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The risk in letters of intent and the related duties of project managers

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Posted on 22 October 2012

Letters of intent are widely used in the construction sector where the employer wants to get on with the project and does not want to, or cannot, wait until the building contract has been negotiated and signed.

The nature of letters of intent inevitably give rise to disputes: the courts have repeatedly highlighted the inherent risks of relying on a letter of intent rather than a concluded contract. This inherent risk in letters of intent, along with the duties of project managers, was scrutinised in a recent case¹ before the specialist Technology and Construction Court this year.   The case was brought by the Trustees of Ampleforth Abbey Trust against the Trust’s project managers, Turner & Townsend Project Management Limited (“T&T”).  The works were commenced under a letter of intent prepared and advised on by T&T, on the assumption, no doubt, that the building contract would be negotiated and entered into in due course.   

The works continued. Although the building contract was under negotiation, further letters of intent prepared by T&T were issued to the building contractor. The planned date for completion came and went. Still no signed contract. 

The contractor eventually completed the works, but much later than planned. At that point Ampleforth reached for the (unsigned) contract. They wanted to be able to deduct the liquidated damages in the contract of £50,000 per week against their contractor. This would have meant Ampleforth could deduct £750,000 from monies otherwise due to their contractor for the delays. However, because the building contract had still not been concluded, the Trust could not recover those liquidated damages. It blamed T&T for failing to procure the executed building contract or warn the Trust of the risks in not getting the contract executed.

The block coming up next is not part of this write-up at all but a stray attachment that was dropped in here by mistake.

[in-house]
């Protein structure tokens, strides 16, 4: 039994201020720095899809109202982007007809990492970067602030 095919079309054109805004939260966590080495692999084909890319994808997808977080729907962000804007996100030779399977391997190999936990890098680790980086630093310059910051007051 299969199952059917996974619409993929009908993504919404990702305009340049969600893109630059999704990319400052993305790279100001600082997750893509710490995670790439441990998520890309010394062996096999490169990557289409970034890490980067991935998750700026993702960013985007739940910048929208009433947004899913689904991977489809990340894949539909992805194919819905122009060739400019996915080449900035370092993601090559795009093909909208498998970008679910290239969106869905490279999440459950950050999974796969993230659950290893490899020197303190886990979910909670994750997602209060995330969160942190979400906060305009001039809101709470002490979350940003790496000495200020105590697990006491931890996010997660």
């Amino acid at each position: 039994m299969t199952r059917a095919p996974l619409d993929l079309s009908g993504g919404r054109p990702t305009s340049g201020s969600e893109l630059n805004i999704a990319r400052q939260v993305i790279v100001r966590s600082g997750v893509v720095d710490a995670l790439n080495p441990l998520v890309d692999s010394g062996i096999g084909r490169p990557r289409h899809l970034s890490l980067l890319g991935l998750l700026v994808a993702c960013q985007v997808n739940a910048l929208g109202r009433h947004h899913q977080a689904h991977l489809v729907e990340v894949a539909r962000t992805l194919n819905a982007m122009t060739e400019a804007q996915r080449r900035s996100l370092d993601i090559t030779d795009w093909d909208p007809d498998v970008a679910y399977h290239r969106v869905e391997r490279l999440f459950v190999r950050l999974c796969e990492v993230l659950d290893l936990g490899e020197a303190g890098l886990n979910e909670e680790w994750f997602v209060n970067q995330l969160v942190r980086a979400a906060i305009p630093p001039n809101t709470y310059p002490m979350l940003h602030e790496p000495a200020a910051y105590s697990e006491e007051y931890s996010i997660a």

The matter came before the courts earlier this year, with judgment given in July. The court found that T&T had been negligent by not doing enough to try and get the contract signed by the contractor. It also held that T&T were negligent in failing to provide sufficient warning and advice to the Trust of the risks in not getting the contract in place. 

This case serves as a warning for both employers and project managers. It highlights the very serious risk in not putting a building contract in place and just relying on letters of intent. In this case, serial letters of intent were issued reducing the chances that the building contractor would agree to enter into the contract.  

For project managers the case highlights the importance of taking adequate steps to try and get the building contract executed by the parties. Sometimes that may not be possible, but certainly in this case the court found that T&T had not done enough in that regard. Similarly, a project manager must warn his client of the risks of relying on letters of intent, and the consequences of not getting a building contract in place quickly enough. 

¹ The Trustees of Ampleforth Abbey Trust v Turner and Townsend Project Management Limited [2012] EWHC 2137 (TCC)

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